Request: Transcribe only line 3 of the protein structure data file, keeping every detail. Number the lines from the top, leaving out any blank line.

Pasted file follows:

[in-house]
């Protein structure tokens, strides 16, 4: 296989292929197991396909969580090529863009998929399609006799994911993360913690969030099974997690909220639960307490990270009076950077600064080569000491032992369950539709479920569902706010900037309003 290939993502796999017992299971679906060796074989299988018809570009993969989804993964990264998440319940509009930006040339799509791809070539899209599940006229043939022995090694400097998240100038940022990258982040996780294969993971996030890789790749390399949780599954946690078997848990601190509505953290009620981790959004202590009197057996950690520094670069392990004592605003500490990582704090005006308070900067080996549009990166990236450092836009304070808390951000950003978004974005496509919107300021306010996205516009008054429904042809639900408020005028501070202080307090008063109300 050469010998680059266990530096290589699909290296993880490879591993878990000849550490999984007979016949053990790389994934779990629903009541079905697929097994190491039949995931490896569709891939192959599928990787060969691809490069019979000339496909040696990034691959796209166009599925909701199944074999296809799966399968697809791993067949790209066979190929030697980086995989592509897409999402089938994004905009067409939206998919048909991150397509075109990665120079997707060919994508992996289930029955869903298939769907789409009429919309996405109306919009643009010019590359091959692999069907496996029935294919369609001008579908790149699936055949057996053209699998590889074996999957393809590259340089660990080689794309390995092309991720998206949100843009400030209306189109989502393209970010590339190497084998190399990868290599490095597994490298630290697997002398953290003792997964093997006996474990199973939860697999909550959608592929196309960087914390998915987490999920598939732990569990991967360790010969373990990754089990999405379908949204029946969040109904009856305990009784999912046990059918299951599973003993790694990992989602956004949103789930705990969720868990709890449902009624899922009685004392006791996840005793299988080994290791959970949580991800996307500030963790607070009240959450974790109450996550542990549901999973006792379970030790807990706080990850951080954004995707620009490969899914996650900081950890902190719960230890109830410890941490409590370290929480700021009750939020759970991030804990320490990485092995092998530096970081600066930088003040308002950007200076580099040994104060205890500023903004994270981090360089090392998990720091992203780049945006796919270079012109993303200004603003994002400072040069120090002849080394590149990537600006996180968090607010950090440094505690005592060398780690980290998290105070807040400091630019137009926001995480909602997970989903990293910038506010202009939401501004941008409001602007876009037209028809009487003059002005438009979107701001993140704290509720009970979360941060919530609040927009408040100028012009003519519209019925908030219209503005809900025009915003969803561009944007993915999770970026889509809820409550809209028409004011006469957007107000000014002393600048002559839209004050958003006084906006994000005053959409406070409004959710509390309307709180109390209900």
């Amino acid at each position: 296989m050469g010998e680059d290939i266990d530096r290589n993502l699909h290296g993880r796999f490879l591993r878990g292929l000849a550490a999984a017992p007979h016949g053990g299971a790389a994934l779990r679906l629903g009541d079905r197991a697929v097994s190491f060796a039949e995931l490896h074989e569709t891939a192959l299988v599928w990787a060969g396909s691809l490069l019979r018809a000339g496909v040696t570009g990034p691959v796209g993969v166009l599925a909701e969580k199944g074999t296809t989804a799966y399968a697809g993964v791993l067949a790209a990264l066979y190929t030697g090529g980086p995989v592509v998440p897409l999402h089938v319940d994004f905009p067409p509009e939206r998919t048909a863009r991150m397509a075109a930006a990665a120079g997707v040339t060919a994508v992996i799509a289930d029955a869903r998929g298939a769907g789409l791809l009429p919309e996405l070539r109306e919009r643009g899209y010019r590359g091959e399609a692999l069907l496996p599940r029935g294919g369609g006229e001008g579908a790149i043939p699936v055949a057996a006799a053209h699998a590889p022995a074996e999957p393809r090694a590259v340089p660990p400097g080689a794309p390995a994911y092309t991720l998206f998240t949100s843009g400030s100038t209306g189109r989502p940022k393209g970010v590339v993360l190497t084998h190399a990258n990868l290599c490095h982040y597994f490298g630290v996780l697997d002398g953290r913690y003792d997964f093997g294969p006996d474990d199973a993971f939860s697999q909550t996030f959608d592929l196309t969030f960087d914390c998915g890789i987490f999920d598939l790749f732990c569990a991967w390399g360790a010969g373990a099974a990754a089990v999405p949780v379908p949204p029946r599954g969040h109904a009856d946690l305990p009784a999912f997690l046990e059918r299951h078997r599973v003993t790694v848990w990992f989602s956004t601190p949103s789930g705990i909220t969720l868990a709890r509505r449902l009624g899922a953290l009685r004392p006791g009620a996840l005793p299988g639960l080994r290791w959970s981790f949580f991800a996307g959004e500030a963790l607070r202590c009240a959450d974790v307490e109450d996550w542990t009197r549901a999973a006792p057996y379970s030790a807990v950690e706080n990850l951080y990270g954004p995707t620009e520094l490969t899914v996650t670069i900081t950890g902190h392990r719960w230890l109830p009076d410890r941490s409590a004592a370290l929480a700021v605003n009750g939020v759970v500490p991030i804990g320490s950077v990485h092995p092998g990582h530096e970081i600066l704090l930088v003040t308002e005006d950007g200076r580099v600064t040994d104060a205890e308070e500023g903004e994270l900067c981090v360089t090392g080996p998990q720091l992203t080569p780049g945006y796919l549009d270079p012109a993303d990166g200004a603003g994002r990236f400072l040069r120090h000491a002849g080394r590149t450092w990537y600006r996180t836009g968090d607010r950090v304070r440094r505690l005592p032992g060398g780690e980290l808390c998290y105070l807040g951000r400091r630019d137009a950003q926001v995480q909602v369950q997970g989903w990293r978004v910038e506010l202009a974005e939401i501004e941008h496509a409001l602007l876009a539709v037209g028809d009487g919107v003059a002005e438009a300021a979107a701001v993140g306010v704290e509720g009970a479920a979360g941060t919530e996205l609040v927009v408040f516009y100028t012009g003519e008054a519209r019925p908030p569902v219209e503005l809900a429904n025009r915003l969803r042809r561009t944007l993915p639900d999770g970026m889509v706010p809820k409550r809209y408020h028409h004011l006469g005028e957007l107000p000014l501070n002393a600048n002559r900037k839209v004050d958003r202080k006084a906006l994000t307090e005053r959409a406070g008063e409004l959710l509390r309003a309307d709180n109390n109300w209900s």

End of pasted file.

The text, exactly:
């Amino acid at each position: 296989m050469g010998e680059d290939i266990d530096r290589n993502l699909h290296g993880r796999f490879l591993r878990g292929l000849a550490a999984a017992p007979h016949g053990g299971a790389a994934l779990r679906l629903g009541d079905r197991a697929v097994s190491f060796a039949e995931l490896h074989e569709t891939a192959l299988v599928w990787a060969g396909s691809l490069l019979r018809a000339g496909v040696t570009g990034p691959v796209g993969v166009l599925a909701e969580k199944g074999t296809t989804a799966y399968a697809g993964v791993l067949a790209a990264l066979y190929t030697g090529g980086p995989v592509v998440p897409l999402h089938v319940d994004f905009p067409p509009e939206r998919t048909a863009r991150m397509a075109a930006a990665a120079g997707v040339t060919a994508v992996i799509a289930d029955a869903r998929g298939a769907g789409l791809l009429p919309e996405l070539r109306e919009r643009g899209y010019r590359g091959e399609a692999l069907l496996p599940r029935g294919g369609g006229e001008g579908a790149i043939p699936v055949a057996a006799a053209h699998a590889p022995a074996e999957p393809r090694a590259v340089p660990p400097g080689a794309p390995a994911y092309t991720l998206f998240t949100s843009g400030s100038t209306g189109r989502p940022k393209g970010v590339v993360l190497t084998h190399a990258n990868l290599c490095h982040y597994f490298g630290v996780l697997d002398g953290r913690y003792d997964f093997g294969p006996d474990d199973a993971f939860s697999q909550t996030f959608d592929l196309t969030f960087d914390c998915g890789i987490f999920d598939l790749f732990c569990a991967w390399g360790a010969g373990a099974a990754a089990v999405p949780v379908p949204p029946r599954g969040h109904a009856d946690l305990p009784a999912f997690l046990e059918r299951h078997r599973v003993t790694v848990w990992f989602s956004t601190p949103s789930g705990i909220t969720l868990a709890r509505r449902l009624g899922a953290l009685r004392p006791g009620a996840l005793p299988g639960l080994r290791w959970s981790f949580f991800a996307g959004e500030a963790l607070r202590c009240a959450d974790v307490e109450d996550w542990t009197r549901a999973a006792p057996y379970s030790a807990v950690e706080n990850l951080y990270g954004p995707t620009e520094l490969t899914v996650t670069i900081t950890g902190h392990r719960w230890l109830p009076d410890r941490s409590a004592a370290l929480a700021v605003n009750g939020v759970v500490p991030i804990g320490s950077v990485h092995p092998g990582h530096e970081i600066l704090l930088v003040t308002e005006d950007g200076r580099v600064t040994d104060a205890e308070e500023g903004e994270l900067c981090v360089t090392g080996p998990q720091l992203t080569p780049g945006y796919l549009d270079p012109a993303d990166g200004a603003g994002r990236f400072l040069r120090h000491a002849g080394r590149t450092w990537y600006r996180t836009g968090d607010r950090v304070r440094r505690l005592p032992g060398g780690e980290l808390c998290y105070l807040g951000r400091r630019d137009a950003q926001v995480q909602v369950q997970g989903w990293r978004v910038e506010l202009a974005e939401i501004e941008h496509a409001l602007l876009a539709v037209g028809d009487g919107v003059a002005e438009a300021a979107a701001v993140g306010v704290e509720g009970a479920a979360g941060t919530e996205l609040v927009v408040f516009y100028t012009g003519e008054a519209r019925p908030p569902v219209e503005l809900a429904n025009r915003l969803r042809r561009t944007l993915p639900d999770g970026m889509v706010p809820k409550r809209y408020h028409h004011l006469g005028e957007l107000p000014l501070n002393a600048n002559r900037k839209v004050d958003r202080k006084a906006l994000t307090e005053r959409a406070g008063e409004l959710l509390r309003a309307d709180n109390n109300w209900s």